As expected, the latest HH employment estimate for May rebounded, though not enough to offset last month’s drop. In other words, that’s two months in a row where the net change remains a minus, reducing the chances this is some anomaly down even more, simultaneously propelling the possibility the data really is picking up something bad, at the very least like the Establishment Survey some as-yet undetermined downturn in the labor market.

To show you what I mean, look (below) at how many times (how few) the HH Survey has been negative on any two-month basis over the last eleven years dating back to 2011 and the start of the labor market “recovery” after the Great “Recession.” Apart from 2013’s government shutdown and 2017’s double-hurricane wreck, there are only a handful of two-month minuses and every one of those corresponds with economic downturn.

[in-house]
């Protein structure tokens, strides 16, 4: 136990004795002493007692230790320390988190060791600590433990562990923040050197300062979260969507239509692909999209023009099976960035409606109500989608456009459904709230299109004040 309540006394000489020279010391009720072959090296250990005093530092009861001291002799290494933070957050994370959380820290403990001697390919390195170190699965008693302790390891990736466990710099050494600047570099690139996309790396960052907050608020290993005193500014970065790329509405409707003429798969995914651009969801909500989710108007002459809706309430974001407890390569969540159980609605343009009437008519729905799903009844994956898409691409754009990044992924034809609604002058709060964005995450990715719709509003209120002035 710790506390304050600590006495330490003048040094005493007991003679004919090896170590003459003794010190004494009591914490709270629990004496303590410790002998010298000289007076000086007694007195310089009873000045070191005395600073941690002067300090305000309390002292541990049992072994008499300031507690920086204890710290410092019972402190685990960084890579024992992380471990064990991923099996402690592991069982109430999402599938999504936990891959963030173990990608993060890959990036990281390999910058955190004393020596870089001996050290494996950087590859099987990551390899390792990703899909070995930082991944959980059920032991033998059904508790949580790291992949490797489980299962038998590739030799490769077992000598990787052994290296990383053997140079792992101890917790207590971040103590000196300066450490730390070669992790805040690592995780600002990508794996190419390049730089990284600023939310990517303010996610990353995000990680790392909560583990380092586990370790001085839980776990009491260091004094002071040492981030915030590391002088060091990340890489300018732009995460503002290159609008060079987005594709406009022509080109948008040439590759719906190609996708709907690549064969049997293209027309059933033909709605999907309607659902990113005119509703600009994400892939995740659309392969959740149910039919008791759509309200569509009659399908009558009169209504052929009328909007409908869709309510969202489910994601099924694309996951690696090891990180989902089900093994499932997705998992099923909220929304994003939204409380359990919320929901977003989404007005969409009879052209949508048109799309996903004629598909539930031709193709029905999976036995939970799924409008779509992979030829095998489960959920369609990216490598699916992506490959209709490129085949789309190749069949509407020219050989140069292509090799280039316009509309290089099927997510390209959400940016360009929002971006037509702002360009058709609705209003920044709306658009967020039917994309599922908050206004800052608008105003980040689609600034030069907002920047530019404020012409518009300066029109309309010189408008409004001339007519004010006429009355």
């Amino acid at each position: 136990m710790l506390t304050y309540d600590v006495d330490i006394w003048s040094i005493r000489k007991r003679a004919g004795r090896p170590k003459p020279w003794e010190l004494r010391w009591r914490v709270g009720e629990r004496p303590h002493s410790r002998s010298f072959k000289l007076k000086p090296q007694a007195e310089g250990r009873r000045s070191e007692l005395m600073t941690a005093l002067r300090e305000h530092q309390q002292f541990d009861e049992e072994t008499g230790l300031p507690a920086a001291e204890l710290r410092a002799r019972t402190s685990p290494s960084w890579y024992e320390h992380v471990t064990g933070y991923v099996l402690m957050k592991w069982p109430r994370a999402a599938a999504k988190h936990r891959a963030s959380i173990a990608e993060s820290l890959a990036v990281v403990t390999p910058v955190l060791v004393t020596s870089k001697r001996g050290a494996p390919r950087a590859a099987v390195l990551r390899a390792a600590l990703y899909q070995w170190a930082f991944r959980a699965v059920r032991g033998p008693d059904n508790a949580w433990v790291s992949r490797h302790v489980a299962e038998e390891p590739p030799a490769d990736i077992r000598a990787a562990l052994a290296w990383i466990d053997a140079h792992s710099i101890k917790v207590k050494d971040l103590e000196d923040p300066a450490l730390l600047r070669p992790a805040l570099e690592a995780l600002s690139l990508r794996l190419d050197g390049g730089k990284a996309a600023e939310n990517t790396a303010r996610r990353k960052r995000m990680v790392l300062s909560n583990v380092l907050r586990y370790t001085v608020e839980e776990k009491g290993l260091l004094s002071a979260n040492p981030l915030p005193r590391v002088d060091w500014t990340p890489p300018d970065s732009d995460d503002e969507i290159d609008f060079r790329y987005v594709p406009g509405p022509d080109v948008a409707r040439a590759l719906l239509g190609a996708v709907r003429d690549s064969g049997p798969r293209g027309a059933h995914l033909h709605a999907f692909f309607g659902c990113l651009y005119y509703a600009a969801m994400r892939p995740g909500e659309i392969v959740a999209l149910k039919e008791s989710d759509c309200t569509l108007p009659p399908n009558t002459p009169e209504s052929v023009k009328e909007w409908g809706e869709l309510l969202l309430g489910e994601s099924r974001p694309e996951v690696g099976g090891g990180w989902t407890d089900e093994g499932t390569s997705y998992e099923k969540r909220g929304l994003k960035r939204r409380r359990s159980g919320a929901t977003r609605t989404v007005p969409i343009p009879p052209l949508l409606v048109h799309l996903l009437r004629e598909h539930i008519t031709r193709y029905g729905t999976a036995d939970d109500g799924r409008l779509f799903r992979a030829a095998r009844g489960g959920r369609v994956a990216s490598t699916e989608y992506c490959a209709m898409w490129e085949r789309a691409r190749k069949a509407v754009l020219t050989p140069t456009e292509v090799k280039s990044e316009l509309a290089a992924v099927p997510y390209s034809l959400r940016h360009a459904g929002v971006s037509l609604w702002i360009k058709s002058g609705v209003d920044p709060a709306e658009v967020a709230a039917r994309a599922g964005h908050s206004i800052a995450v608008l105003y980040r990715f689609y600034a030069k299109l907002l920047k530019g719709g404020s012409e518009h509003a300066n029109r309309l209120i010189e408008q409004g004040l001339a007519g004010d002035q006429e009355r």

The HH Survey also agrees with CES as to the latter half of last year and some part of this year. Both indicate an acceleration in the labor market, though in this series it was thought to have occurred between July 2021 and March 2022.

Given that Euro$ #5 began back in May 2021 (by my unofficial declaration), this acceleration ran contrary to what “should” have been, and normally would’ve been, a much quicker downshift in employment (factoring employment as a lagging indicator) therefore strongly suggesting that particular upswing in labor had been non-economic; the last big push of the final reopening (after the delta-COVID interference).